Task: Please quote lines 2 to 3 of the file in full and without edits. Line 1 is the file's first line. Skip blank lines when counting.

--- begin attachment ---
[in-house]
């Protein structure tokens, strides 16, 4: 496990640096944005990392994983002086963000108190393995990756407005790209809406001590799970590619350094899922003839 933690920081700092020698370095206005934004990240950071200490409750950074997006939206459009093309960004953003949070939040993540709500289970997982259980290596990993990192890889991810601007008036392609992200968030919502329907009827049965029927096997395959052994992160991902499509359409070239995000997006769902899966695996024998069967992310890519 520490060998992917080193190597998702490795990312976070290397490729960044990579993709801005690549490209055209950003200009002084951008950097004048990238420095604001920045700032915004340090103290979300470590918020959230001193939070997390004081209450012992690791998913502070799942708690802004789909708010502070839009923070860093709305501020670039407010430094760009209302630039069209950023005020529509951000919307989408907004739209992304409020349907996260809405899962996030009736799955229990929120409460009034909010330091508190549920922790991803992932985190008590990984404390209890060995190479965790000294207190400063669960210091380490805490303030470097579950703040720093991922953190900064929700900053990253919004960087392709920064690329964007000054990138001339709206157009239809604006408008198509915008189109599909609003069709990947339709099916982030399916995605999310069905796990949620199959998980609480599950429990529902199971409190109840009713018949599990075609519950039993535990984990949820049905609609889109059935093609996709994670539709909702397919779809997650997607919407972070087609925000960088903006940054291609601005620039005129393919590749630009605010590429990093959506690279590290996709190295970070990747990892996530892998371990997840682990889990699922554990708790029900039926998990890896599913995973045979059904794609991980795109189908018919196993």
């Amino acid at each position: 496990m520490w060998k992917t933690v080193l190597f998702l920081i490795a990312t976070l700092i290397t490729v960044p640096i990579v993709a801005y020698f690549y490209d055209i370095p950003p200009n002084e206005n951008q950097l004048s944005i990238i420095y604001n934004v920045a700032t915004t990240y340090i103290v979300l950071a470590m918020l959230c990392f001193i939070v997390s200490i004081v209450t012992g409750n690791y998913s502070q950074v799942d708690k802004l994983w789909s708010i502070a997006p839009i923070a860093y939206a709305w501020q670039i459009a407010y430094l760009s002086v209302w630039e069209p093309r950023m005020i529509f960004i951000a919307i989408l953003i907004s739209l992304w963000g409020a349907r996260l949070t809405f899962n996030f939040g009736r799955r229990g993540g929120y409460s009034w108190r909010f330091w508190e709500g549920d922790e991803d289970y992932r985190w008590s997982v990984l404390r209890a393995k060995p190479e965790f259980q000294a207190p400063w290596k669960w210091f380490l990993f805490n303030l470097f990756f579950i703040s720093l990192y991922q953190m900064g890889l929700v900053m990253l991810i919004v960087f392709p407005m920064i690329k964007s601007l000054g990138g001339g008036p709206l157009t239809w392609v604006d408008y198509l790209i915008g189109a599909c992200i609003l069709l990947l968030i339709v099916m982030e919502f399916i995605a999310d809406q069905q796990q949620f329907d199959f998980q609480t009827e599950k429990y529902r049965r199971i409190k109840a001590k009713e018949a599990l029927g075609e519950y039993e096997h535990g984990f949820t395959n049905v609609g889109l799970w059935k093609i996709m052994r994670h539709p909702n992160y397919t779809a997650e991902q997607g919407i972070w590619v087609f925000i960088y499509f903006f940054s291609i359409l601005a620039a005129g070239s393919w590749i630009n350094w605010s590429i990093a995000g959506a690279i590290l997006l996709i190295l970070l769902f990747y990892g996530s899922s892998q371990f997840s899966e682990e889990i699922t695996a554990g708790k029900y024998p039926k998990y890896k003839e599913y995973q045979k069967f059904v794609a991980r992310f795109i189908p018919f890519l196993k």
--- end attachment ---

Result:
């Protein structure tokens, strides 16, 4: 496990640096944005990392994983002086963000108190393995990756407005790209809406001590799970590619350094899922003839 933690920081700092020698370095206005934004990240950071200490409750950074997006939206459009093309960004953003949070939040993540709500289970997982259980290596990993990192890889991810601007008036392609992200968030919502329907009827049965029927096997395959052994992160991902499509359409070239995000997006769902899966695996024998069967992310890519 520490060998992917080193190597998702490795990312976070290397490729960044990579993709801005690549490209055209950003200009002084951008950097004048990238420095604001920045700032915004340090103290979300470590918020959230001193939070997390004081209450012992690791998913502070799942708690802004789909708010502070839009923070860093709305501020670039407010430094760009209302630039069209950023005020529509951000919307989408907004739209992304409020349907996260809405899962996030009736799955229990929120409460009034909010330091508190549920922790991803992932985190008590990984404390209890060995190479965790000294207190400063669960210091380490805490303030470097579950703040720093991922953190900064929700900053990253919004960087392709920064690329964007000054990138001339709206157009239809604006408008198509915008189109599909609003069709990947339709099916982030399916995605999310069905796990949620199959998980609480599950429990529902199971409190109840009713018949599990075609519950039993535990984990949820049905609609889109059935093609996709994670539709909702397919779809997650997607919407972070087609925000960088903006940054291609601005620039005129393919590749630009605010590429990093959506690279590290996709190295970070990747990892996530892998371990997840682990889990699922554990708790029900039926998990890896599913995973045979059904794609991980795109189908018919196993």
């Amino acid at each position: 496990m520490w060998k992917t933690v080193l190597f998702l920081i490795a990312t976070l700092i290397t490729v960044p640096i990579v993709a801005y020698f690549y490209d055209i370095p950003p200009n002084e206005n951008q950097l004048s944005i990238i420095y604001n934004v920045a700032t915004t990240y340090i103290v979300l950071a470590m918020l959230c990392f001193i939070v997390s200490i004081v209450t012992g409750n690791y998913s502070q950074v799942d708690k802004l994983w789909s708010i502070a997006p839009i923070a860093y939206a709305w501020q670039i459009a407010y430094l760009s002086v209302w630039e069209p093309r950023m005020i529509f960004i951000a919307i989408l953003i907004s739209l992304w963000g409020a349907r996260l949070t809405f899962n996030f939040g009736r799955r229990g993540g929120y409460s009034w108190r909010f330091w508190e709500g549920d922790e991803d289970y992932r985190w008590s997982v990984l404390r209890a393995k060995p190479e965790f259980q000294a207190p400063w290596k669960w210091f380490l990993f805490n303030l470097f990756f579950i703040s720093l990192y991922q953190m900064g890889l929700v900053m990253l991810i919004v960087f392709p407005m920064i690329k964007s601007l000054g990138g001339g008036p709206l157009t239809w392609v604006d408008y198509l790209i915008g189109a599909c992200i609003l069709l990947l968030i339709v099916m982030e919502f399916i995605a999310d809406q069905q796990q949620f329907d199959f998980q609480t009827e599950k429990y529902r049965r199971i409190k109840a001590k009713e018949a599990l029927g075609e519950y039993e096997h535990g984990f949820t395959n049905v609609g889109l799970w059935k093609i996709m052994r994670h539709p909702n992160y397919t779809a997650e991902q997607g919407i972070w590619v087609f925000i960088y499509f903006f940054s291609i359409l601005a620039a005129g070239s393919w590749i630009n350094w605010s590429i990093a995000g959506a690279i590290l997006l996709i190295l970070l769902f990747y990892g996530s899922s892998q371990f997840s899966e682990e889990i699922t695996a554990g708790k029900y024998p039926k998990y890896k003839e599913y995973q045979k069967f059904v794609a991980r992310f795109i189908p018919f890519l196993k």